His immediate circle of officials doesn't have it much easier -- they have to keep him company after dinner as he settles down to clear files. The daylight hours, of course, are devoted to meeting constituency and state supporters at home, and then officials in the office, with further political meetings in the evening.
The other impressive thing about India's chief ministers is how capable most of them are, and how clearly they have thought through their priorities. Hooda has worked out that the world is coming to India; they have to come, therefore, to the capital city of Delhi; and if they come to Delhi they will come to Gurgaon.
But while the town has an international reputation, it has terrible infrastructure. Indeed, why think of just Gurgaon when 40 per cent of the National Capital Region falls within Haryana's boundary? The proximity to Delhi will therefore make Haryana's fortune -- if you can do the right things.
And so the chief minister has a five-pronged strategy:
- Develop infrastructure and most importantly power supply;
- Invest in road networks;
- Invest in education so that Haryanvis can man call centres (1.5 lakh people cross the Delhi border every day for work in the state, he says);
- Ensure law and order; and
- Provide one-stop clearance so that bureaucratic procedures do not impede investment.
And so there is mention of conversations with the Tatas for power, Mukesh Ambani for an SEZ package, NTPC for more power, and with various foreign universities for a 2,000-acre 'Rajiv Gandhi education city' north of Delhi which will (according to the chief minister) have some of the characteristics of Oxford.
Decrying the fact that many recent chief ministers of the state have not focussed on development, Hooda says he has already cleared a six-lane 135-km expressway linking the ring of Haryana towns that circle Delhi, so that none of them feels distant from the Gurgaon growth pole.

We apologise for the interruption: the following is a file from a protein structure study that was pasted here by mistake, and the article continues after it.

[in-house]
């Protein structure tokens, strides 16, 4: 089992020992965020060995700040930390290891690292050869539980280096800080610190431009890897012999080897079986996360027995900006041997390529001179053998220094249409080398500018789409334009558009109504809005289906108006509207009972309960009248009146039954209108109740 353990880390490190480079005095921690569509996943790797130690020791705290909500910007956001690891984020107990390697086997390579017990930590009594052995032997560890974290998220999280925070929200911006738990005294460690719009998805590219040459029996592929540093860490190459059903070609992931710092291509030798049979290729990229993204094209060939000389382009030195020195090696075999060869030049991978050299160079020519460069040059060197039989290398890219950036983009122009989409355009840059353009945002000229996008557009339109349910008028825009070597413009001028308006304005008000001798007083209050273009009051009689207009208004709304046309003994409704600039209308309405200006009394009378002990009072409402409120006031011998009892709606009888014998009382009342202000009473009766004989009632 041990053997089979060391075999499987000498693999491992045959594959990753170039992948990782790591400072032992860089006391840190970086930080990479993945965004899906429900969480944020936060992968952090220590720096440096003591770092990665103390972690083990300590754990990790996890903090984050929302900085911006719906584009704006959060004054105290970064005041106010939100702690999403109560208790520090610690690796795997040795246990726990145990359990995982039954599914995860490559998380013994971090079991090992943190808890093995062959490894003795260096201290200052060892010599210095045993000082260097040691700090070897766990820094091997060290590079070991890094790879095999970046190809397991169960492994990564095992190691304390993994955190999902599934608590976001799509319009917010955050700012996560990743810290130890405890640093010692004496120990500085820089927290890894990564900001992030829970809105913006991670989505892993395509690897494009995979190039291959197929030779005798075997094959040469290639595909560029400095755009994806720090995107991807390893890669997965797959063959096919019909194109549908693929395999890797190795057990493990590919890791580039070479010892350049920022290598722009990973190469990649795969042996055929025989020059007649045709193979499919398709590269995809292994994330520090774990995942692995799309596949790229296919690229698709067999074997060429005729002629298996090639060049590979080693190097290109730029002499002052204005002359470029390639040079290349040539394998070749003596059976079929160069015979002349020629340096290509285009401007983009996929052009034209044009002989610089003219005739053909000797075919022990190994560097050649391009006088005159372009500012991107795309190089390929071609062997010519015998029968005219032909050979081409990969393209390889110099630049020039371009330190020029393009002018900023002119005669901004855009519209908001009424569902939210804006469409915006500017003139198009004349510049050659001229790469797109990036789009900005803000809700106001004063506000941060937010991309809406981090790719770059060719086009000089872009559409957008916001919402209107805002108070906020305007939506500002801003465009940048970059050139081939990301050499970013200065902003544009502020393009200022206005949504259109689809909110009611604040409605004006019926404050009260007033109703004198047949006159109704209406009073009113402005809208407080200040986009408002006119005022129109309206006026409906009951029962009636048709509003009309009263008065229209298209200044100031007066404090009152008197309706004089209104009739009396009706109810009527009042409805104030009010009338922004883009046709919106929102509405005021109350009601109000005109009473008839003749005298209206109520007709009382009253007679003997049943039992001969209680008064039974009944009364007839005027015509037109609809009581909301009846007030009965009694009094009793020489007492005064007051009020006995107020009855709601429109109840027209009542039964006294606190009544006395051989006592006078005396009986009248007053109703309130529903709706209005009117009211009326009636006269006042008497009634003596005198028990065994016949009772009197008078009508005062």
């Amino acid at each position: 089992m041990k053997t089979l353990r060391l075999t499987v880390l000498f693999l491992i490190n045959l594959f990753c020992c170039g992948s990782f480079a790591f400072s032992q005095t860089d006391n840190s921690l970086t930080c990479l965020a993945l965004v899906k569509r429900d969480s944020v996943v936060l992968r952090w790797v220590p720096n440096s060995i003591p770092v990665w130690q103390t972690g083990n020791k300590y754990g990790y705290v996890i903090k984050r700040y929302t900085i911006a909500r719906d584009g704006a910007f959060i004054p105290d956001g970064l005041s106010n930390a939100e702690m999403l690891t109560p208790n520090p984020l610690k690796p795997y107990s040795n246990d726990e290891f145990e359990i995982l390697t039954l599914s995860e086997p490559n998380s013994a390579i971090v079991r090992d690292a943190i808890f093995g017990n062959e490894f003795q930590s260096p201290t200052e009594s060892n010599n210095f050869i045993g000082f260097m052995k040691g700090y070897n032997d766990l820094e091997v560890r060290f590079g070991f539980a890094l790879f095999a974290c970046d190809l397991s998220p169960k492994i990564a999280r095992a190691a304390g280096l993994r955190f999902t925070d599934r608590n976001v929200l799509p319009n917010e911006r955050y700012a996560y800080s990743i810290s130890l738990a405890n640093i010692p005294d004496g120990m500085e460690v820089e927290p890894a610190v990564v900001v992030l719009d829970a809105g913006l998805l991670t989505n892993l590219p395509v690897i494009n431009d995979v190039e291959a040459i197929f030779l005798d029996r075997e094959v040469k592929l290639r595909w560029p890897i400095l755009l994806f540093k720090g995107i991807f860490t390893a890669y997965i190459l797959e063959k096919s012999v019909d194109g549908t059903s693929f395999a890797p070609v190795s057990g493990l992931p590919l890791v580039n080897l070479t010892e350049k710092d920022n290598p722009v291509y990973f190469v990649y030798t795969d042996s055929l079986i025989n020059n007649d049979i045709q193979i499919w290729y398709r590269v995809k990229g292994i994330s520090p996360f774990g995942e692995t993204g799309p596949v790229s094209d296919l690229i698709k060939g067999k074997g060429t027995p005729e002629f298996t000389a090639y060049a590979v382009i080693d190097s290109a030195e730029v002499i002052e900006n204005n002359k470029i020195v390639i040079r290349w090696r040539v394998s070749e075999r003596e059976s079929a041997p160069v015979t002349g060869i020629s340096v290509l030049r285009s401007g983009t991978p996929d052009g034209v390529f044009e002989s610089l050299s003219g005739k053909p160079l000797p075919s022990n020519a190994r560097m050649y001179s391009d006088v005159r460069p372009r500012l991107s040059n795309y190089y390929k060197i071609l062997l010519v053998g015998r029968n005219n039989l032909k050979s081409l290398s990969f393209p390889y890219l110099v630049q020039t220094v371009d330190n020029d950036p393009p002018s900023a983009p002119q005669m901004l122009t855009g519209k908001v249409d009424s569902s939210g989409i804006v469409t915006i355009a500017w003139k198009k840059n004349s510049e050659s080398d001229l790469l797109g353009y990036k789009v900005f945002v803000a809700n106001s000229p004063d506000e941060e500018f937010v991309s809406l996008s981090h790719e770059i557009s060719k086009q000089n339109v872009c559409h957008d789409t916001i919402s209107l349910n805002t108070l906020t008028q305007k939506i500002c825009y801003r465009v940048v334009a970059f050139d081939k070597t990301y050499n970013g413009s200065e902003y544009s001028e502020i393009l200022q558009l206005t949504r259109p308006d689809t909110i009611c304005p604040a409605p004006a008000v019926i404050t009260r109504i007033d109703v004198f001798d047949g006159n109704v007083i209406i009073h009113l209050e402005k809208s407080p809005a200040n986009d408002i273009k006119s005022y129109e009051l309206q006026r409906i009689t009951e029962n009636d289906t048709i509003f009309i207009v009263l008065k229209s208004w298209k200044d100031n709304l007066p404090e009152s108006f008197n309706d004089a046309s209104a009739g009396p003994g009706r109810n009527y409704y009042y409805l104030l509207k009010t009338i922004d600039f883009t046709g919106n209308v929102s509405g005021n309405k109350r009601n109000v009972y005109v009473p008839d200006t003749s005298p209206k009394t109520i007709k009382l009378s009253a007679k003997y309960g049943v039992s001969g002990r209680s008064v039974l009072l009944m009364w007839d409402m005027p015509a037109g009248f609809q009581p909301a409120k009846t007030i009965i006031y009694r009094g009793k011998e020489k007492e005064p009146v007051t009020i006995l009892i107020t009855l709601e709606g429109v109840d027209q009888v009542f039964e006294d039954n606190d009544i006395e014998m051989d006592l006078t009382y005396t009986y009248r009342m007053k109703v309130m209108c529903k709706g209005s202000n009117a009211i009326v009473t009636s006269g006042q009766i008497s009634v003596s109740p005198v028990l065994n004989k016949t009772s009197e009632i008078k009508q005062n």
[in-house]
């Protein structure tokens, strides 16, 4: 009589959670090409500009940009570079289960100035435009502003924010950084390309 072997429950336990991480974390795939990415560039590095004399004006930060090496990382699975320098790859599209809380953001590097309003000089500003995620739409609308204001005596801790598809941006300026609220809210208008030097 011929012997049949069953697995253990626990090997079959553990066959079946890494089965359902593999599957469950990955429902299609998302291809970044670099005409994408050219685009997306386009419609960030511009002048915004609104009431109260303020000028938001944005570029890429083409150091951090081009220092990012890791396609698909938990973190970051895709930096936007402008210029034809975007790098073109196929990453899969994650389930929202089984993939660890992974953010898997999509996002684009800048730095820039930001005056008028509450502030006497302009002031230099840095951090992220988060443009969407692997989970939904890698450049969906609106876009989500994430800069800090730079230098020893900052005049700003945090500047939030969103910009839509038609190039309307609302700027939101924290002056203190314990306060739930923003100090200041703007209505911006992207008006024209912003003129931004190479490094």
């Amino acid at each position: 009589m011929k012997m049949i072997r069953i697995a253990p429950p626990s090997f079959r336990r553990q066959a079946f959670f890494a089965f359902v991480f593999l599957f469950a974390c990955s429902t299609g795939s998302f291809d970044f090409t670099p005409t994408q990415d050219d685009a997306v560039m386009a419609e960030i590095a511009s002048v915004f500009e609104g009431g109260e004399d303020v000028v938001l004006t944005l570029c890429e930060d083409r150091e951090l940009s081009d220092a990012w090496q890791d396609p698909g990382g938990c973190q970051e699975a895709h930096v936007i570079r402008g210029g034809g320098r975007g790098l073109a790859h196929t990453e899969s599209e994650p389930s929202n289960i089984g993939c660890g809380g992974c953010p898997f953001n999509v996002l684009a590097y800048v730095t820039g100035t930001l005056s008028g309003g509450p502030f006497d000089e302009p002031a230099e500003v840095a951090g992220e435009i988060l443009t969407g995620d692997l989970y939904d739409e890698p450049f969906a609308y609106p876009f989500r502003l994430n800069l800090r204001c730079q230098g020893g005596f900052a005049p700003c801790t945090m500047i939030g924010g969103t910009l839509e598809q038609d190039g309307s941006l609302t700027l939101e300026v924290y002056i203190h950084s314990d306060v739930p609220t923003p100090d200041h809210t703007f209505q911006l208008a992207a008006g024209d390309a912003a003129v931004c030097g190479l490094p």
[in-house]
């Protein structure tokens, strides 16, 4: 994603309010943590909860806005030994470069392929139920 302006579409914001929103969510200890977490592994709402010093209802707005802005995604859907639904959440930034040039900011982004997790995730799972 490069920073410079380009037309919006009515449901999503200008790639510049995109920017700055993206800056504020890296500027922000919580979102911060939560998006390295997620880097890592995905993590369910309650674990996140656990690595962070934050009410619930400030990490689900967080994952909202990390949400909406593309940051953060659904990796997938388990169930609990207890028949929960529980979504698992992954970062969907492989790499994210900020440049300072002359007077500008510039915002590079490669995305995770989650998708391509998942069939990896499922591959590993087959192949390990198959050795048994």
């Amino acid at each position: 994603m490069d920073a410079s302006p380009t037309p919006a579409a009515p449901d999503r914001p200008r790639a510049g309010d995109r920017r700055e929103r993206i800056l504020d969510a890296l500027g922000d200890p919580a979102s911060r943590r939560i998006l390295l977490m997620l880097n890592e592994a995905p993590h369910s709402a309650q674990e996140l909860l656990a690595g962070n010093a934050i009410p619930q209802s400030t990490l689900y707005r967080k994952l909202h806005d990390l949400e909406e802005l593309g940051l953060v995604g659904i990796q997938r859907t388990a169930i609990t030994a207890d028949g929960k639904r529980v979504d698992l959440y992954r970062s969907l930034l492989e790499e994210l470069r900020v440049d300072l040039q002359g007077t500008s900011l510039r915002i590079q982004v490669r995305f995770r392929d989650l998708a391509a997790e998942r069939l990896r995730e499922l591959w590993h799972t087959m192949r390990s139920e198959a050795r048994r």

The numbers and programmes now roll out thick and fast:
- Rs 200,000 crore (Rs 2,000 billion) investment in seven years to create a million jobs,
- An innovative scheme to write off Rs 1,600 crore (Rs 16 billion) as old dues on power bills in phases if you pay future bills on time,
- Three or four specific incentives to prevent female foeticide in order to improve the abominable sex ratio in the state,
- A new industrial policy, and
- A programme for agricultural diversification and the building of cold chains so that agri-exports can be developed.
Where will all the money come from? That is not a problem, Hooda says. "Ask Montek Ahluwalia what he thinks of my action plan," he challenges. I check with someone else in the Planning Commission, and get a thumbs up.
We have reached the dessert, but Hooda is not very interested in the lichis with ice cream, and the tea that he asks for remains half-drunk. I decide lunch is over.
He walks out briskly, everyone jumps to attention, the convoy drives up, he is quickly into his Mercedes, and off to the noisy accompaniment of a police siren.